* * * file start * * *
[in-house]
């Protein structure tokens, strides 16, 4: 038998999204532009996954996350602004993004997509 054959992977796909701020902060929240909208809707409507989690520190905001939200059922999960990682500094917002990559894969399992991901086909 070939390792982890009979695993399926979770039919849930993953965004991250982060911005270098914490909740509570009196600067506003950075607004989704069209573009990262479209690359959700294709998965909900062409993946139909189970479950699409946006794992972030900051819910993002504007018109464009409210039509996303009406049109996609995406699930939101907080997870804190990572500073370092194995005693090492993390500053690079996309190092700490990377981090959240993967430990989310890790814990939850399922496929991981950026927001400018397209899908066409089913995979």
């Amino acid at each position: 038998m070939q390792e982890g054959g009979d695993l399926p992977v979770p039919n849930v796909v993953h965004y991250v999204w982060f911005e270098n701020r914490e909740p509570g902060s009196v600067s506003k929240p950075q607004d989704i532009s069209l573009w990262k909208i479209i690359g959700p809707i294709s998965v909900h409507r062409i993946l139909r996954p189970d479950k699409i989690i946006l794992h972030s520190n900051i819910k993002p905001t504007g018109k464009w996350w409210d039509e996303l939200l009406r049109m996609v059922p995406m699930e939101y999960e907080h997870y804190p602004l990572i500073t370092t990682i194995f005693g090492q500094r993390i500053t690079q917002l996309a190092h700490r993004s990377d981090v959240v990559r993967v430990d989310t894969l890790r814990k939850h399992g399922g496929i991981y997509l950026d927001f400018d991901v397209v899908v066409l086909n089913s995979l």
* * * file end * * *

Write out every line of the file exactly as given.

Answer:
[in-house]
């Protein structure tokens, strides 16, 4: 038998999204532009996954996350602004993004997509 054959992977796909701020902060929240909208809707409507989690520190905001939200059922999960990682500094917002990559894969399992991901086909 070939390792982890009979695993399926979770039919849930993953965004991250982060911005270098914490909740509570009196600067506003950075607004989704069209573009990262479209690359959700294709998965909900062409993946139909189970479950699409946006794992972030900051819910993002504007018109464009409210039509996303009406049109996609995406699930939101907080997870804190990572500073370092194995005693090492993390500053690079996309190092700490990377981090959240993967430990989310890790814990939850399922496929991981950026927001400018397209899908066409089913995979």
């Amino acid at each position: 038998m070939q390792e982890g054959g009979d695993l399926p992977v979770p039919n849930v796909v993953h965004y991250v999204w982060f911005e270098n701020r914490e909740p509570g902060s009196v600067s506003k929240p950075q607004d989704i532009s069209l573009w990262k909208i479209i690359g959700p809707i294709s998965v909900h409507r062409i993946l139909r996954p189970d479950k699409i989690i946006l794992h972030s520190n900051i819910k993002p905001t504007g018109k464009w996350w409210d039509e996303l939200l009406r049109m996609v059922p995406m699930e939101y999960e907080h997870y804190p602004l990572i500073t370092t990682i194995f005693g090492q500094r993390i500053t690079q917002l996309a190092h700490r993004s990377d981090v959240v990559r993967v430990d989310t894969l890790r814990k939850h399992g399922g496929i991981y997509l950026d927001f400018d991901v397209v899908v066409l086909n089913s995979l």